ORS 419B.150
When protective custody authorized; protective custody order


(1)

As used in this section:

(a)

“Abuse” has the meaning given that term in ORS 419B.005 (Definitions).

(b)

“Reasonable cause” means a subjectively and objectively reasonable belief, given all of the circumstances and based on specific and articulable facts.

(c)

“Severe harm” means:

(A)

Life-threatening damage; or

(B)

Significant or acute injury to a person’s physical, sexual or psychological functioning.

(2)

The following persons are authorized to take a child into protective custody under this section:

(a)

A peace officer, as defined in ORS 420.905 (Definitions for ORS 420.905 to 420.915);

(b)

A counselor; or

(c)

An employee of the Department of Human Services.

(3)

(a) Except as provided in paragraph (b) of this subsection, a child may be taken into protective custody without a court order only when there is reasonable cause to believe that:

(A)

There is an imminent threat of severe harm to the child;

(B)

The child poses an imminent threat of severe harm to self or others; or

(C)

There is an imminent threat that the child’s parent or guardian will cause the child to be beyond the reach of the juvenile court before the court can order that the child be taken into protective custody under subsection (6) of this section.

(b)

If there is reason to know that the child is an Indian child, the child may be taken into protective custody without a court order only when it is necessary to prevent imminent physical damage or harm to the child.

(4)

A person authorized to take a child into protective custody shall apply for a protective custody order, as described in subsection (6) of this section, by submitting a declaration based on information and belief that sets forth with particularity:

(a)

Why protective custody is necessary and the least restrictive means available to:

(A)

Protect the child from abuse;

(B)

Prevent the child from inflicting harm on self or others;

(C)

Ensure that the child remains within the reach of the juvenile court to protect the child from abuse or to prevent the child from inflicting harm on self or others; or

(D)

If the department knows or has reason to know that the child is an Indian child, prevent imminent physical damage or harm to the child.

(b)

Why protective custody is in the best interests of the child.

(5)

(a) The applicant under subsection (4) of this section shall deliver the declaration described in subsection (4) of this section to the juvenile court.

(b)

At the applicant’s request, instead of the declaration described in subsection (4) of this section, the judge may take an oral statement under oath. If the applicant makes the oral statement to the judge out of court, the applicant shall record the oral statement and retain a copy of the recording. The recording constitutes a declaration for the purposes of subsection (4) of this section.

(6)

The juvenile court may order that a child be taken into protective custody if, after reviewing the declaration described in subsection (4) of this section, the court determines that:

(a)

Protective custody is necessary and the least restrictive means available to:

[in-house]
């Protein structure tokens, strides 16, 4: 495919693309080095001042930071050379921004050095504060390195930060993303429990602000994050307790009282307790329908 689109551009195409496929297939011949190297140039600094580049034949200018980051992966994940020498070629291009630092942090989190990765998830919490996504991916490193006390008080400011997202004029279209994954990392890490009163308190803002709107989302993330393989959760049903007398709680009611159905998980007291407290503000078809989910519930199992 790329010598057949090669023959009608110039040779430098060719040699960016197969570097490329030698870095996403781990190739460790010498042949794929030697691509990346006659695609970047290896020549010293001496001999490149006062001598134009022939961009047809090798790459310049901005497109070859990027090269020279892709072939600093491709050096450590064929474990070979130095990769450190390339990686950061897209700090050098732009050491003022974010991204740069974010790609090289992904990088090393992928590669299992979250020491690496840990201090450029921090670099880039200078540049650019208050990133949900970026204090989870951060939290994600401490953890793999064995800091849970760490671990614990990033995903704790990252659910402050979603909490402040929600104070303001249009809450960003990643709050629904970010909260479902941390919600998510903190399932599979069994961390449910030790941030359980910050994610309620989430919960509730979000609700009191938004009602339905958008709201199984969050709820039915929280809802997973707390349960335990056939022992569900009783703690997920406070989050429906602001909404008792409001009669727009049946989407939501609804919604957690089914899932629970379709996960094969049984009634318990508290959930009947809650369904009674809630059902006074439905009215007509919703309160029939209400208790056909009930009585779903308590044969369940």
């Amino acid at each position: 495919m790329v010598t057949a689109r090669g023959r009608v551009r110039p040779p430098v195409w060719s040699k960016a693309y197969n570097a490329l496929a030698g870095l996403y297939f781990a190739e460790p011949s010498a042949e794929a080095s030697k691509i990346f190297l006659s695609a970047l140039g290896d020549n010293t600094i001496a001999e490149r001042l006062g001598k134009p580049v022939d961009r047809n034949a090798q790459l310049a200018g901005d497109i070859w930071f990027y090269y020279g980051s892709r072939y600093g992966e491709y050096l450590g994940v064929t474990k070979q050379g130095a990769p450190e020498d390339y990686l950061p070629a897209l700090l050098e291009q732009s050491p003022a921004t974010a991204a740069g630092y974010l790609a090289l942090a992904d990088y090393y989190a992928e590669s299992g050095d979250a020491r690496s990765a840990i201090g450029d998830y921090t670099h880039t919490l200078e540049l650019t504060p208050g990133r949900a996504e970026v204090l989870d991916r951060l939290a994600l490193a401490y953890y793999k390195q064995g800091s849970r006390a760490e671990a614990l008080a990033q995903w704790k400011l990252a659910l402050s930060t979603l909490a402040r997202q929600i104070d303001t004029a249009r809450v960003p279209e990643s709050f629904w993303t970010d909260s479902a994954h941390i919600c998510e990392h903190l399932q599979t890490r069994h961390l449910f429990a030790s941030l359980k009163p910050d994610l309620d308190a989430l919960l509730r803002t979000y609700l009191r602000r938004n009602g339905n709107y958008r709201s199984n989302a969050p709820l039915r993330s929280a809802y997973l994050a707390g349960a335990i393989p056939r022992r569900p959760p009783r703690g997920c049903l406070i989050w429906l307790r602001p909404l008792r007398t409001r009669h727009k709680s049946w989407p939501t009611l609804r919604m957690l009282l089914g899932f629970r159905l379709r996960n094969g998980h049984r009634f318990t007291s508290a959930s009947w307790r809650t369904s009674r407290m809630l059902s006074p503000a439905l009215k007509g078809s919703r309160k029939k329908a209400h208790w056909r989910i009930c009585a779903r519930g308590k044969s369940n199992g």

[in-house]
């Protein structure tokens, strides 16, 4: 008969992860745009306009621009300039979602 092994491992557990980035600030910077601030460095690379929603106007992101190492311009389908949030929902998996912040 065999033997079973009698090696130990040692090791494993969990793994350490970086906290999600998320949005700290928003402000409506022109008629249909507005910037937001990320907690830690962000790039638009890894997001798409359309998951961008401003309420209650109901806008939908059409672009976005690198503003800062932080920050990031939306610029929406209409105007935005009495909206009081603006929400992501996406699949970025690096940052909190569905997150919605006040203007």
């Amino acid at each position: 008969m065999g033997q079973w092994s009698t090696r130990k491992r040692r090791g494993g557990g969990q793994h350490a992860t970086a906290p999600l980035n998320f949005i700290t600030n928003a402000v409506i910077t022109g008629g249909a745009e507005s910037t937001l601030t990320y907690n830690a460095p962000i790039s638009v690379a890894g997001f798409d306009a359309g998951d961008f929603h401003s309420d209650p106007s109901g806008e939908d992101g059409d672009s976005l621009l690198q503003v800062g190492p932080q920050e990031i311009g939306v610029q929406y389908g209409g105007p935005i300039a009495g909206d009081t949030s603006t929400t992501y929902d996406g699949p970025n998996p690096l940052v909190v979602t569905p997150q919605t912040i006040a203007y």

(A)

Protect the child from abuse;

(B)

Prevent the child from inflicting harm on self or others;

(C)

Ensure that the child remains within the reach of the juvenile court to protect the child from abuse or prevent the child from inflicting harm on self or others;

(D)

Ensure the safety of a child who has run away from home; or

(E)

If the department knows or has reason to know that the child is an Indian child, prevent imminent physical damage or harm to the child; and

(b)

Protective custody is in the best interests of the child.

(7)

When the court issues a protective custody order under subsection (6) of this section, the court may transmit the signed order to the applicant by a form of electronic communication approved by the court that delivers a complete printable image of the signed order. The court shall file the original order in the court record. [1993 c.33 §61; 1993 c.546 §27; 1997 c.873 §10; 1999 c.691 §1; amendments by 1999 c.691 §2 repealed by 2001 c.484 §1; 2001 c.622 §§46,47; 2001 c.686 §§1,2; 2019 c.382 §8; 2019 c.594 §3a]
§§ 419B.500 to 419B.524

Notes of Decisions

Under Former Similar Statutes

Due process does not require the appointment of “independent counsel” to represent the child in every adoption or termination of parental rights proceeding. F. v. C., 24 Or App 601, 547 P2d 175 (1976)

When second termination of parental rights proceeding was not itself barred, proof was not limited by res judicata or collateral estoppel principles to facts or evidence which was not considered in or which came in to being after first proceeding. State ex rel Juvenile Dept. v. Newman, 49 Or App 221, 619 P2d 901 (1980), Sup Ct review denied

Notes of Decisions

Because officers relied on Department of Human Services protective-custody determination, made no independent decisions regarding protective-custody determination and merely assisted DHS in securing children, officers were entitled to qualified immunity for entering residence without warrant. Sjurset v. Button, 810 F3d 609 (9th Cir. 2015)

Chapter 419B

Notes of Decisions

Due process rights of parents are always implicated in construction and application of provisions of this chapter. Department of Human Services v. J.R.F., 351 Or 570, 273 P3d 87 (2012)


Source
Last accessed
May. 15, 2020